Thanks to Dennis Riordan down in Connecticut for tipping me off to a story out of Scotland where hundreds of puffins have been washing up on the beaches. Professor Mike Harris, writing on the Centre for Ecology and Hydrology Science News blog reports that this puffin die-off will easily be the worst in 60 years. Tallies of the dead birds along the east coast of Scotland are running to the hundreds and could approach thousands before the counting is done.
The problem seems partly to be timing; the puffins are making their way back to the breeding colonies at this time of year, coming in closer to shore than they do during winter. This means that they are more likely to wash up on beaches when they die than during times of the year when they are far offshore. Razorbills have been found dead in large numbers on our own coasts and in Europe this year, but this is less unusual precisely because that species normally winters closer to shore. Only a handful of the sea-faring puffins are found dead in a typical year on each side of the Atlantic, but how much of the actual mortality that reflects if the birds usually sink far off at sea is unclear.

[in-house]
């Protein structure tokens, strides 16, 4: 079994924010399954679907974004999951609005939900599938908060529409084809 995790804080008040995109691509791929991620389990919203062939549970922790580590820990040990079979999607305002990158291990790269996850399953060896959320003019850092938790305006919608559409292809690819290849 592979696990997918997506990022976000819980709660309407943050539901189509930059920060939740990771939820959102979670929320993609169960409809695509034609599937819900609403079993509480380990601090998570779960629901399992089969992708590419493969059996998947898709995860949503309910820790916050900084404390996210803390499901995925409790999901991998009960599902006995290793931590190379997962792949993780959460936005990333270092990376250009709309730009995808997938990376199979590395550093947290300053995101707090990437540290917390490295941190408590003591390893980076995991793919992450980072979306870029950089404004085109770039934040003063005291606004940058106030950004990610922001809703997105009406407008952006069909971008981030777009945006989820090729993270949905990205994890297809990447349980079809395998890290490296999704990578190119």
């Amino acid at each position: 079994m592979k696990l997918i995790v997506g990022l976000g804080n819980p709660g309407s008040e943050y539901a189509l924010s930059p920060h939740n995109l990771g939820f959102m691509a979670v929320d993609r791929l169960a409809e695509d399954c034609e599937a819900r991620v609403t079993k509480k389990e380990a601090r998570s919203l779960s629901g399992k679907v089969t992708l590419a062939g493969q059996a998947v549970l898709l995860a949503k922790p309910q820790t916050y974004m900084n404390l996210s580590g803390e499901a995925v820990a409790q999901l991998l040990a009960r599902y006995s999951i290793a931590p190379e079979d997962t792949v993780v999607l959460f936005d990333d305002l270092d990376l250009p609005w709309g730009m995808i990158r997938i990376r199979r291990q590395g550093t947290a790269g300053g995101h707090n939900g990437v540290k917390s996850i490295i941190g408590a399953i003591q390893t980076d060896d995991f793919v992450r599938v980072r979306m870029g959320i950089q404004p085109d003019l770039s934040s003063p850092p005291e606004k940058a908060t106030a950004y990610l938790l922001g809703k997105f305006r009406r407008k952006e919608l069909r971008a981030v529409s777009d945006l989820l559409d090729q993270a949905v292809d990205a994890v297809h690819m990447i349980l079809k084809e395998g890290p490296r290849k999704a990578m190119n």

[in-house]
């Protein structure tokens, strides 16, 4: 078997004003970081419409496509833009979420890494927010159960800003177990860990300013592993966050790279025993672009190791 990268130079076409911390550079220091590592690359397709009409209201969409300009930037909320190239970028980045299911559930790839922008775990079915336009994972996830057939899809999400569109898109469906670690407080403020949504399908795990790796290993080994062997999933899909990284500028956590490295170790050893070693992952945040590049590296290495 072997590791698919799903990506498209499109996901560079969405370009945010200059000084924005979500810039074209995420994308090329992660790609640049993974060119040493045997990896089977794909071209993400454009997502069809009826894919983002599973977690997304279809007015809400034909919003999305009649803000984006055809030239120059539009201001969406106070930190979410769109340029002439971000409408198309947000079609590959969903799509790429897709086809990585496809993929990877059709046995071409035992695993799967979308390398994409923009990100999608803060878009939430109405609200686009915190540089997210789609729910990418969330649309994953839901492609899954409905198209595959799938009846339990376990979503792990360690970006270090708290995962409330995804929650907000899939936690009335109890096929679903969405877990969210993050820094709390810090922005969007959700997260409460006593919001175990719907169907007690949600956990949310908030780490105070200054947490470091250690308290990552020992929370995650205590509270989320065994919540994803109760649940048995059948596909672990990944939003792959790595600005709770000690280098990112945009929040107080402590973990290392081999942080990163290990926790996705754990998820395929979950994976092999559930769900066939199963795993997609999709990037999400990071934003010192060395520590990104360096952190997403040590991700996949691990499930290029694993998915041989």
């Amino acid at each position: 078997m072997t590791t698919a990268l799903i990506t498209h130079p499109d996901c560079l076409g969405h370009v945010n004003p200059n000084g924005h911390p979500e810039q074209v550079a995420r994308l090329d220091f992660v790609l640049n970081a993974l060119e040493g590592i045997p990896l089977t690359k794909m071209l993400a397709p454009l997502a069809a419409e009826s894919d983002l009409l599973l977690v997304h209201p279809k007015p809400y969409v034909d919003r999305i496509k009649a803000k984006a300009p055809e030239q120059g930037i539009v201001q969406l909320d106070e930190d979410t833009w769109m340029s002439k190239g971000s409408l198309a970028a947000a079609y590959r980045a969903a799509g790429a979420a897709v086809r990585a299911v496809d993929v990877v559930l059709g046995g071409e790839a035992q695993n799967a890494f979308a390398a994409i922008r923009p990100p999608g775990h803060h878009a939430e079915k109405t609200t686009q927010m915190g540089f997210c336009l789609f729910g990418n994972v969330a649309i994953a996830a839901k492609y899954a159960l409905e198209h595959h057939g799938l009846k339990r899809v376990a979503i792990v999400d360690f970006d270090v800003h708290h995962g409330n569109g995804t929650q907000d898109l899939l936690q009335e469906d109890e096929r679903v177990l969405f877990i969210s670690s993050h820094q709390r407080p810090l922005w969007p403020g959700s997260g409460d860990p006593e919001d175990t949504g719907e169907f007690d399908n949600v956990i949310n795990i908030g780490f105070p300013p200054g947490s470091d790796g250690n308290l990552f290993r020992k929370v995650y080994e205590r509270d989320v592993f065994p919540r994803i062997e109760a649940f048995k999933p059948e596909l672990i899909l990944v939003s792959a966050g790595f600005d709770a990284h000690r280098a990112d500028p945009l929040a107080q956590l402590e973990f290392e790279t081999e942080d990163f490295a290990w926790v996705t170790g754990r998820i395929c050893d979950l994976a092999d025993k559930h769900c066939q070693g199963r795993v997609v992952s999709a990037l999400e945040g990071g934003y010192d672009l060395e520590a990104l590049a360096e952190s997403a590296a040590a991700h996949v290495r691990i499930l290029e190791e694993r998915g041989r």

We are beginning post-mortem exams here in the states on almost 50 puffins collected from New England’s coastline, and our counterparts in Scotland are doing the same. So far, it looks like most of the dead in the UK are young birds that appear to have starved during this difficult winter. If that pattern holds, the breeding population may not be as severely impacted as it would be if most of the affected birds were breeding adults. We will see what age and sex patterns emerge from both sides of the Atlantic, and we will follow Professor Harris’ work with interest from here on out.